Wednesday, September 5, 2012

Are We What We Hoped We Would Become?

Goals, dreams, aspirations. Now that we are on the downside of life (it’s rather shocking to think that, especially to type it, but it’s true when we consider we don’t have as many years before us as we have behind us), it’s inevitable that we start to think on our achievements, however great or small.

That leads to the question of this: When I was young, what did I want “to be?” Most young children are asked that question and typical responses may be “a teacher, fireman, movie star, astronaut.” I don’t remember at all what I said when asked that question.

I recall that when in high school I wanted to become a librarian because I took classes in library science and fell in love with the rows and rows of books, the Dewey Decimal System and the card files (remember those?) I did not attend college directly after high school; it would be several years later before I got around to that. Instead, I wanted to get a well-paid job at a nearby military installation where everyone in the area was working. And so I did.
Movie poster for the 1976 movie, All the President's Men, based on the 1974 book by Bob Woodward and Carl Bernstein, two journalists for The Washington Post. Their investigation revealed details of the 1972 break in at the Democratic National Committee Headquarters at the Watergate Hotel in Washington, D.C., and the culpability of President Richard M. Nixon's in the crime. Woodward and Bernstein's reporting of facts ultimately led to the resignation of the president. 

I took a degree in journalism in college and aspired to be an investigative reporter for a big-time newspaper (this was during the Watergate era and I wanted to be another Bob Woodward/Carl Bernstein, uncovering and revealing the secrets of corrupt politicians). Instead I worked for two small newspapers, one daily and one weekly. I did a bit of PR and volunteer work but mostly settled into a comfortable and entertaining life in the big city.

It would be another 10 years before I settled into the profession I worked at for 20 years – that of a public affairs officer for a government agency. Yes, I was able to write, but it was a long way from being the reporter I once wanted to be.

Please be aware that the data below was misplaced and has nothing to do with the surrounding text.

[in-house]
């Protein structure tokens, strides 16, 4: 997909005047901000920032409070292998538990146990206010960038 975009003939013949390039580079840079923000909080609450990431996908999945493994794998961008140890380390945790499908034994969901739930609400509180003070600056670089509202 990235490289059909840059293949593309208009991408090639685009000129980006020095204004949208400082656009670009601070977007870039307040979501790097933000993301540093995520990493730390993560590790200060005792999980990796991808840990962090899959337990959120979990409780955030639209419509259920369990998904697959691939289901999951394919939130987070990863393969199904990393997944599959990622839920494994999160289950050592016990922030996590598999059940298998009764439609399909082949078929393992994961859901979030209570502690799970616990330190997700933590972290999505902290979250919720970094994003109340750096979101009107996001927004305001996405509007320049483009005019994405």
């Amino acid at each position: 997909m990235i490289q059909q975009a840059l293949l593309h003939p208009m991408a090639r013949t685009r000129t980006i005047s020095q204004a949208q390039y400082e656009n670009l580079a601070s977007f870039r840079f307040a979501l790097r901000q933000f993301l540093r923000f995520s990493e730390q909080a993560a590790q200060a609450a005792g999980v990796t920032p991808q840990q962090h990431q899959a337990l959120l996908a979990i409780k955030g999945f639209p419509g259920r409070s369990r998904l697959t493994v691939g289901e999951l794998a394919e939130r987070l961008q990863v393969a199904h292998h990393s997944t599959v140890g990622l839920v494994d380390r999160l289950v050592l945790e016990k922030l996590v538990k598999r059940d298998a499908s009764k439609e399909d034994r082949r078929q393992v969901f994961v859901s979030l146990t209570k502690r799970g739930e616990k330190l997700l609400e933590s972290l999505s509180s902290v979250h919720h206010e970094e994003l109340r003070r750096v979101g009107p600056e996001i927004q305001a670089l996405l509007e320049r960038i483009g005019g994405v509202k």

But somewhere along the way I realized I no longer wanted what I thought I did. There was a period I was so burned out and disillusioned with the journalism field that I wouldn't even read a newspaper 

So we change; we grow; we move on. But the question remains, or perhaps it becomes “are we now happy with who we are, what we have accomplished?”

I try to answer that question by testing my level of contentment and happiness now. I realize the two questions are not the same, but still, I think they are closely related.

The answer to the happiness/contentment question is a resounding yes. I have not set the world on fire but I know I have contributed to the happiness and well being of others; I have tried to live a good life; I have followed the Golden Rule. I love my family and animals and care for those who are less fortunate than myself and I want to do good for them.

But to the original question, which has to do with career and "success" in life, I would have to say I probably have not lived up to my highest potential. I did not reach the high level of success that some have. But I made choices along the way that led me down a different path.

And you know what? It doesn't really matter after all. And still, I have dreams and goals yet to be achieved and I can’t wait to see what tomorrow brings.

Yikes, now that I read this I hope you don't think the subject morbid or depressing!

Do you ever think along these lines and wonder what changes you would make if you could “relive” your life? I'd like your views on the subject.

I hope we can get an ongoing dialogue about this.